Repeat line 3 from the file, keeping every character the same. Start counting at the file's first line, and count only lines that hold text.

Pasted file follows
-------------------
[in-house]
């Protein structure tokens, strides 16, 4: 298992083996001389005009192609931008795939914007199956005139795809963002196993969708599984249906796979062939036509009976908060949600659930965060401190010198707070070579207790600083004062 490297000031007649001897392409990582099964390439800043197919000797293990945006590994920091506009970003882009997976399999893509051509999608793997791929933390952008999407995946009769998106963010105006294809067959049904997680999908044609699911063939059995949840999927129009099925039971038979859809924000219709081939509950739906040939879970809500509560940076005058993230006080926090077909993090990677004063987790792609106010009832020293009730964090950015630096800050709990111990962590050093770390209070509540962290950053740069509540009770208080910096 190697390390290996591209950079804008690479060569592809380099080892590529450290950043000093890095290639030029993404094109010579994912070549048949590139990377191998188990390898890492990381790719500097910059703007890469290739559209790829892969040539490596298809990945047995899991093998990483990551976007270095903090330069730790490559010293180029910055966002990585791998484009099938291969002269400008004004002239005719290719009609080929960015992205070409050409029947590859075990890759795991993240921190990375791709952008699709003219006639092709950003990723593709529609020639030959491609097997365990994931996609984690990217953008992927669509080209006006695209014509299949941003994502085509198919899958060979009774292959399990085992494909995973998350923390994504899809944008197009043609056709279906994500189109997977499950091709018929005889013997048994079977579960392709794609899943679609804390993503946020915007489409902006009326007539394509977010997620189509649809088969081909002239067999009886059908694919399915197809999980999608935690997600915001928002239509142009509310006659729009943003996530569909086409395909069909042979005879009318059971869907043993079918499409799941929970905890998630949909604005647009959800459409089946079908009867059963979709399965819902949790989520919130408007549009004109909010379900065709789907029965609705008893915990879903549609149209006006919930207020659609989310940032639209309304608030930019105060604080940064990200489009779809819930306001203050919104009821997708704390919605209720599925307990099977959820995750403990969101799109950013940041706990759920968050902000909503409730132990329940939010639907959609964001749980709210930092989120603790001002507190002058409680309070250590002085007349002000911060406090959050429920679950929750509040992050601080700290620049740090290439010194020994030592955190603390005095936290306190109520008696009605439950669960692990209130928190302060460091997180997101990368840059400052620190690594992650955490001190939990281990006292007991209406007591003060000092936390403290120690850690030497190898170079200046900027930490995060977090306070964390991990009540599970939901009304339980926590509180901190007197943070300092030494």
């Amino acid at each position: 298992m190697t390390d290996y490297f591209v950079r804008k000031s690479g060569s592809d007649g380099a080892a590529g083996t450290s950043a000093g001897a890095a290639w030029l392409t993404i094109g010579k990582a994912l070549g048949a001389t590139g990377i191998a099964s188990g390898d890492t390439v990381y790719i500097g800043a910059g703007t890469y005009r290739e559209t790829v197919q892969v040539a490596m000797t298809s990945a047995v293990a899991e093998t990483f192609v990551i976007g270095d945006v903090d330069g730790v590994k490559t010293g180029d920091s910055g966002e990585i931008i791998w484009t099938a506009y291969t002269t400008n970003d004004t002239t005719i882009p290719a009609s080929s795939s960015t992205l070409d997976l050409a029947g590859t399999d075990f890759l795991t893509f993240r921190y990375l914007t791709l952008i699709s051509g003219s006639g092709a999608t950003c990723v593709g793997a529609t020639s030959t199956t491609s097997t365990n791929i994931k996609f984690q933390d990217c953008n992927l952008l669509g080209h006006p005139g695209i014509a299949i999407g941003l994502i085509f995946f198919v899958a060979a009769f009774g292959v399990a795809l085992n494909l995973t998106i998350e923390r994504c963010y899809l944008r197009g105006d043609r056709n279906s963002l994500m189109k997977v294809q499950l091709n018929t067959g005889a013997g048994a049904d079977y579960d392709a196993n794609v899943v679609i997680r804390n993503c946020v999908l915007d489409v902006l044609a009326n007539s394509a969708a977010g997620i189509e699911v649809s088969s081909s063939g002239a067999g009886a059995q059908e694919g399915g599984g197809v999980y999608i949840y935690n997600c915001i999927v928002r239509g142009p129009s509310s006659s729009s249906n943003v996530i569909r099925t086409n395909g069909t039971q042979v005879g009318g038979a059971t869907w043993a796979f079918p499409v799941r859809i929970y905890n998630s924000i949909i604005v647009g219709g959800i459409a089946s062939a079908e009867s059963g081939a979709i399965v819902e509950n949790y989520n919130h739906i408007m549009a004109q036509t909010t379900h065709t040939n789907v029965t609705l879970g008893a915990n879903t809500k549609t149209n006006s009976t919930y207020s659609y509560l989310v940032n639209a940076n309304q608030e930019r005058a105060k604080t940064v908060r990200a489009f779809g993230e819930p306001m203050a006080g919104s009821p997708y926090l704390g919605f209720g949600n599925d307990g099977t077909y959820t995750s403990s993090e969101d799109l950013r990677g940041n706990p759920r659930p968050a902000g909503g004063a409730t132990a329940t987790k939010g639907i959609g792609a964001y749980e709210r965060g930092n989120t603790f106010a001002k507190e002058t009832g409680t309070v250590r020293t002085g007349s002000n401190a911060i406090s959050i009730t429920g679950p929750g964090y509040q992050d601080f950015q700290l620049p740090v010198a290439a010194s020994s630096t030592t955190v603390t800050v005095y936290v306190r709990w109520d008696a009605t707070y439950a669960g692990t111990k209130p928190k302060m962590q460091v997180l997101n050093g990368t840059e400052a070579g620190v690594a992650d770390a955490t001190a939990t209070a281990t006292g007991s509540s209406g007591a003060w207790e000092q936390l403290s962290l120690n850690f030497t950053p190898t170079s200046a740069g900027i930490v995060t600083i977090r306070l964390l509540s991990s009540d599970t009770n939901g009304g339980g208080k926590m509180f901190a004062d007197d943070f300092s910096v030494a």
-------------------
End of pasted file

């Amino acid at each position: 298992m190697t390390d290996y490297f591209v950079r804008k000031s690479g060569s592809d007649g380099a080892a590529g083996t450290s950043a000093g001897a890095a290639w030029l392409t993404i094109g010579k990582a994912l070549g048949a001389t590139g990377i191998a099964s188990g390898d890492t390439v990381y790719i500097g800043a910059g703007t890469y005009r290739e559209t790829v197919q892969v040539a490596m000797t298809s990945a047995v293990a899991e093998t990483f192609v990551i976007g270095d945006v903090d330069g730790v590994k490559t010293g180029d920091s910055g966002e990585i931008i791998w484009t099938a506009y291969t002269t400008n970003d004004t002239t005719i882009p290719a009609s080929s795939s960015t992205l070409d997976l050409a029947g590859t399999d075990f890759l795991t893509f993240r921190y990375l914007t791709l952008i699709s051509g003219s006639g092709a999608t950003c990723v593709g793997a529609t020639s030959t199956t491609s097997t365990n791929i994931k996609f984690q933390d990217c953008n992927l952008l669509g080209h006006p005139g695209i014509a299949i999407g941003l994502i085509f995946f198919v899958a060979a009769f009774g292959v399990a795809l085992n494909l995973t998106i998350e923390r994504c963010y899809l944008r197009g105006d043609r056709n279906s963002l994500m189109k997977v294809q499950l091709n018929t067959g005889a013997g048994a049904d079977y579960d392709a196993n794609v899943v679609i997680r804390n993503c946020v999908l915007d489409v902006l044609a009326n007539s394509a969708a977010g997620i189509e699911v649809s088969s081909s063939g002239a067999g009886a059995q059908e694919g399915g599984g197809v999980y999608i949840y935690n997600c915001i999927v928002r239509g142009p129009s509310s006659s729009s249906n943003v996530i569909r099925t086409n395909g069909t039971q042979v005879g009318g038979a059971t869907w043993a796979f079918p499409v799941r859809i929970y905890n998630s924000i949909i604005v647009g219709g959800i459409a089946s062939a079908e009867s059963g081939a979709i399965v819902e509950n949790y989520n919130h739906i408007m549009a004109q036509t909010t379900h065709t040939n789907v029965t609705l879970g008893a915990n879903t809500k549609t149209n006006s009976t919930y207020s659609y509560l989310v940032n639209a940076n309304q608030e930019r005058a105060k604080t940064v908060r990200a489009f779809g993230e819930p306001m203050a006080g919104s009821p997708y926090l704390g919605f209720g949600n599925d307990g099977t077909y959820t995750s403990s993090e969101d799109l950013r990677g940041n706990p759920r659930p968050a902000g909503g004063a409730t132990a329940t987790k939010g639907i959609g792609a964001y749980e709210r965060g930092n989120t603790f106010a001002k507190e002058t009832g409680t309070v250590r020293t002085g007349s002000n401190a911060i406090s959050i009730t429920g679950p929750g964090y509040q992050d601080f950015q700290l620049p740090v010198a290439a010194s020994s630096t030592t955190v603390t800050v005095y936290v306190r709990w109520d008696a009605t707070y439950a669960g692990t111990k209130p928190k302060m962590q460091v997180l997101n050093g990368t840059e400052a070579g620190v690594a992650d770390a955490t001190a939990t209070a281990t006292g007991s509540s209406g007591a003060w207790e000092q936390l403290s962290l120690n850690f030497t950053p190898t170079s200046a740069g900027i930490v995060t600083i977090r306070l964390l509540s991990s009540d599970t009770n939901g009304g339980g208080k926590m509180f901190a004062d007197d943070f300092s910096v030494a």